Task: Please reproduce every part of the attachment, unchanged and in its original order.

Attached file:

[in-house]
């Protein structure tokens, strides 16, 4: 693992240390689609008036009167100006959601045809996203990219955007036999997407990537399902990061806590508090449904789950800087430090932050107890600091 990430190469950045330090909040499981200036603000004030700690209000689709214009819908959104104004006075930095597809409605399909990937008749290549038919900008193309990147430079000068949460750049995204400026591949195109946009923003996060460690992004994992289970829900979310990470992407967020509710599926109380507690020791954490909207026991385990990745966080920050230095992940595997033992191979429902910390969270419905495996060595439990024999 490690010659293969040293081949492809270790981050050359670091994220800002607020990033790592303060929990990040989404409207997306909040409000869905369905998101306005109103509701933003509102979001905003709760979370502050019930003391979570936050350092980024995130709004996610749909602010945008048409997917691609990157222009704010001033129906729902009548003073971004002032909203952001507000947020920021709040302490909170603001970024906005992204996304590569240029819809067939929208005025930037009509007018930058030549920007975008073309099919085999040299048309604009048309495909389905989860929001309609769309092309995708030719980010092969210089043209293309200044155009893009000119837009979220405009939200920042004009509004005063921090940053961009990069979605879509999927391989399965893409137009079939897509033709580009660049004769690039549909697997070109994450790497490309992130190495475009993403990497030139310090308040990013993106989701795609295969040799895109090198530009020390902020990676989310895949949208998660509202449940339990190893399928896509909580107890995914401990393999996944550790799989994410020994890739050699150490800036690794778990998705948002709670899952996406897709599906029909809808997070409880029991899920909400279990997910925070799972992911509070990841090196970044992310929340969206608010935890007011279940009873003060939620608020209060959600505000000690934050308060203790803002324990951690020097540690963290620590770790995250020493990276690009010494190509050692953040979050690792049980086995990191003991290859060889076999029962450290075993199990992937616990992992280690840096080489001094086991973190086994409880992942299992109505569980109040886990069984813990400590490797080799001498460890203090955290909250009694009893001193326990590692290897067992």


[in-house]
């Protein structure tokens, strides 16, 4: 693992240390689609008036009167100006959601045809996203990219955007036999997407990537399902990061806590508090449904789950800087430090932050107890600091 990430190469950045330090909040499981200036603000004030700690209000689709214009819908959104104004006075930095597809409605399909990937008749290549038919900008193309990147430079000068949460750049995204400026591949195109946009923003996060460690992004994992289970829900979310990470992407967020509710599926109380507690020791954490909207026991385990990745966080920050230095992940595997033992191979429902910390969270419905495996060595439990024999 490690010659293969040293081949492809270790981050050359670091994220800002607020990033790592303060929990990040989404409207997306909040409000869905369905998101306005109103509701933003509102979001905003709760979370502050019930003391979570936050350092980024995130709004996610749909602010945008048409997917691609990157222009704010001033129906729902009548003073971004002032909203952001507000947020920021709040302490909170603001970024906005992204996304590569240029819809067939929208005025930037009509007018930058030549920007975008073309099919085999040299048309604009048309495909389905989860929001309609769309092309995708030719980010092969210089043209293309200044155009893009000119837009979220405009939200920042004009509004005063921090940053961009990069979605879509999927391989399965893409137009079939897509033709580009660049004769690039549909697997070109994450790497490309992130190495475009993403990497030139310090308040990013993106989701795609295969040799895109090198530009020390902020990676989310895949949208998660509202449940339990190893399928896509909580107890995914401990393999996944550790799989994410020994890739050699150490800036690794778990998705948002709670899952996406897709599906029909809808997070409880029991899920909400279990997910925070799972992911509070990841090196970044992310929340969206608010935890007011279940009873003060939620608020209060959600505000000690934050308060203790803002324990951690020097540690963290620590770790995250020493990276690009010494190509050692953040979050690792049980086995990191003991290859060889076999029962450290075993199990992937616990992992280690840096080489001094086991973190086994409880992942299992109505569980109040886990069984813990400590490797080799001498460890203090955290909250009694009893001193326990590692290897067992």